Diane's argument with Sam comes after Sam realizes that Lilith's kitchen helper is a former girlfriend, and Diane is furious about the fact that it's impossible to go anywhere in Boston without finding one of Sam's former flames. The episode resolves with a joke, as Frasier decides to lock the door to the bathroom where Diane and Lilith are from the outside and take Sam to watch gladiator shows. The fights are what make this episode really sing, but like every great Cheers episode, it's also packed with laughs. 

One for the Road is a final toast to a superb series

If the series finale of a TV show is beloved, it's almost guaranteed to take the top spot in any list of best episodes. "One for the Road," the final episode of Cheers, has a staggering 9.2 rating on IMDb, which is half a point better than any of the other episodes on this list. Fans love this episode for good reasons, though. Cheers found a way to wrap up all of its ongoing storylines in a way that was both satisfying and surprising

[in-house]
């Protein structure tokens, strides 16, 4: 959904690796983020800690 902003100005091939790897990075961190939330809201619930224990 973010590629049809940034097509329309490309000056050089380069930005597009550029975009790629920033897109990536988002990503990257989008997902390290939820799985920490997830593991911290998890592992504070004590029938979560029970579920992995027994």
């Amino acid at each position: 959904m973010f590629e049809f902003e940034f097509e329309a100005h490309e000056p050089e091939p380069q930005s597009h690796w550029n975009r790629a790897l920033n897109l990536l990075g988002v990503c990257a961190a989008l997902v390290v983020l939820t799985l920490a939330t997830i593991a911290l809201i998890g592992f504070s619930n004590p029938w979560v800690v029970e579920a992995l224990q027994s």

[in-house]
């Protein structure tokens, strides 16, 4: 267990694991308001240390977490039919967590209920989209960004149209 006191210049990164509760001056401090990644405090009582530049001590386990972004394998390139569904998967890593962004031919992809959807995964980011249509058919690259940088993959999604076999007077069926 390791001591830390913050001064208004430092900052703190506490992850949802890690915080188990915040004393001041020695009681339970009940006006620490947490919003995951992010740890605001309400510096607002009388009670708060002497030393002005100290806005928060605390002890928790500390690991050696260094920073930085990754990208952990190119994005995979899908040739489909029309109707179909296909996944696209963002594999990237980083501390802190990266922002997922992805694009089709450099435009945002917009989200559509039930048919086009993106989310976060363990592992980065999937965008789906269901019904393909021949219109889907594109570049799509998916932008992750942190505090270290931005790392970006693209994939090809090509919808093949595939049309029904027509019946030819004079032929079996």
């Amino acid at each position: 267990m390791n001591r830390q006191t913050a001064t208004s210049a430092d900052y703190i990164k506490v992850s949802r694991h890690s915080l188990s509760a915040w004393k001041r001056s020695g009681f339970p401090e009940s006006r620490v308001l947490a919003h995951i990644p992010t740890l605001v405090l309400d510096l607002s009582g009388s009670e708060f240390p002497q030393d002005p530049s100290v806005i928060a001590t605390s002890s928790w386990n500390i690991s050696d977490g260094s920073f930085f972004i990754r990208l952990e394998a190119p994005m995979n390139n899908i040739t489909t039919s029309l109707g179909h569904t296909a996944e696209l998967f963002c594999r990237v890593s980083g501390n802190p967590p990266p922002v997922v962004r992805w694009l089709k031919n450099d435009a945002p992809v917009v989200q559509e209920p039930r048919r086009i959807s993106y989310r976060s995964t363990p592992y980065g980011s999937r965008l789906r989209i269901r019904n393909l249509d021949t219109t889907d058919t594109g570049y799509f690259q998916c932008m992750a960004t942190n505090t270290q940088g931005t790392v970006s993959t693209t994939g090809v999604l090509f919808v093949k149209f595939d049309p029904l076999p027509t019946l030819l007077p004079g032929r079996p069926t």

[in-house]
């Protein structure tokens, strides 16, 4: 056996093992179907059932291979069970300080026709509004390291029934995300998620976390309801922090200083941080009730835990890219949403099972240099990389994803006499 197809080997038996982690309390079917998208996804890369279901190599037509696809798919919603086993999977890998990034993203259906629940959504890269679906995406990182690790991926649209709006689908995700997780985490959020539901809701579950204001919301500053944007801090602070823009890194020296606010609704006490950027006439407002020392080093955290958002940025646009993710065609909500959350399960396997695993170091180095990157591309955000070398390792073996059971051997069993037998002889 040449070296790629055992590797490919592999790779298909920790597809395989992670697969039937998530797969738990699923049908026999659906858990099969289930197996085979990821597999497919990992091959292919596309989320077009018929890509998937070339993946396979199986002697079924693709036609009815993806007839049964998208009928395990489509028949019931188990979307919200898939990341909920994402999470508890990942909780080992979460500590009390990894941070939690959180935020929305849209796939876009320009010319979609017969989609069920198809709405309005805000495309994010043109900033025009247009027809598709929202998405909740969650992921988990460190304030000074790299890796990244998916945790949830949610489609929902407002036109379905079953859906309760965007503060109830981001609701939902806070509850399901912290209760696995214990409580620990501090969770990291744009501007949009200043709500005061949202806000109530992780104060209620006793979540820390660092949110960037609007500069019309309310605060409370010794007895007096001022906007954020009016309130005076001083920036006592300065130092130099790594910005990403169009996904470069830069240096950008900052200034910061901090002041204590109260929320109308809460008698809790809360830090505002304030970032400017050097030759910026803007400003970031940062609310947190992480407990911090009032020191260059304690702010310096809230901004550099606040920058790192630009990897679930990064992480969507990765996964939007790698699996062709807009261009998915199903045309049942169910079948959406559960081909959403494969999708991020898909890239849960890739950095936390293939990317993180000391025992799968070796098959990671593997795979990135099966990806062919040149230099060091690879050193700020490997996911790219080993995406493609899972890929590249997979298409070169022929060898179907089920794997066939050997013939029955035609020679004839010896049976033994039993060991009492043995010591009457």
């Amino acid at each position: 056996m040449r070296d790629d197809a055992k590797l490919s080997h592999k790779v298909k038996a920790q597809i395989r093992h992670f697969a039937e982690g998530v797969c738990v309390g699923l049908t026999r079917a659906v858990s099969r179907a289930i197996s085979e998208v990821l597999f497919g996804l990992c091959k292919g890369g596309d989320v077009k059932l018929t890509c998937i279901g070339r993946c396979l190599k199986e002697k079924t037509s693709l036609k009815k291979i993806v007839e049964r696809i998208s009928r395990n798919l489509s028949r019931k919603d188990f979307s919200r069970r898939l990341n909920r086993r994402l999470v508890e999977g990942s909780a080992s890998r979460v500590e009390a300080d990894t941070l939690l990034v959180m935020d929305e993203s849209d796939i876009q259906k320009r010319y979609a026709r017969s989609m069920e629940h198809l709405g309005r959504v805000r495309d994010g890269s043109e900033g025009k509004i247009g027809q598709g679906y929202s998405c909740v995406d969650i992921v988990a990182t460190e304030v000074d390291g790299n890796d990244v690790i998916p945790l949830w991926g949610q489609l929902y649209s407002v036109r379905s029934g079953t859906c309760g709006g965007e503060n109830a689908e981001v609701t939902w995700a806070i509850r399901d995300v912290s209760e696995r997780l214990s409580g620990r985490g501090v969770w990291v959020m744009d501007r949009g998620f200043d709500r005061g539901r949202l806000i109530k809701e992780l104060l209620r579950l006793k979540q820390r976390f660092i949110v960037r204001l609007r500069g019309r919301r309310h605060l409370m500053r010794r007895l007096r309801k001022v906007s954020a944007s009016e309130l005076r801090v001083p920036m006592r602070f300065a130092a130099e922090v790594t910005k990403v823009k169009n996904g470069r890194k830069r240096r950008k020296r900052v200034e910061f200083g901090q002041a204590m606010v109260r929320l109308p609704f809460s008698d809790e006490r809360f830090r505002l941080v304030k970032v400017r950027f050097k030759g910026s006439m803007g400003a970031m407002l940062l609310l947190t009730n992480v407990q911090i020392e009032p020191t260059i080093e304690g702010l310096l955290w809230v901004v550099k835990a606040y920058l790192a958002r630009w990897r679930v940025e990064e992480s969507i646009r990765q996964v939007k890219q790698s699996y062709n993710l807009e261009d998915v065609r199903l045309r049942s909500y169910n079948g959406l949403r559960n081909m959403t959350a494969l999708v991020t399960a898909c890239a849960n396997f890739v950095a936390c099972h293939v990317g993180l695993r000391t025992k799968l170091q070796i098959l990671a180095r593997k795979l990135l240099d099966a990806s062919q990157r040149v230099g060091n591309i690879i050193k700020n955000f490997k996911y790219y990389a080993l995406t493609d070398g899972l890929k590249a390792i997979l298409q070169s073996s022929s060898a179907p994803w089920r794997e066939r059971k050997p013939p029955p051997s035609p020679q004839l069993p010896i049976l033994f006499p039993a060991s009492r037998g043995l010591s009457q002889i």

The episode's main thrust comes from the return of Diane, who had been absent from the show for years by that point and almost lures Sam away from the bar and Boston. Ultimately, though, the two of them agree to go their separate ways, even as the show's supporting cast moves on to new chapters in each of their lives as well. The episode, which manages to be remarkably funny on top of everything else, also has a perfect ending. Sam closes up the bar, tells a potential customer that it's closed, and then turns the lights out on the joint, and the series, one last time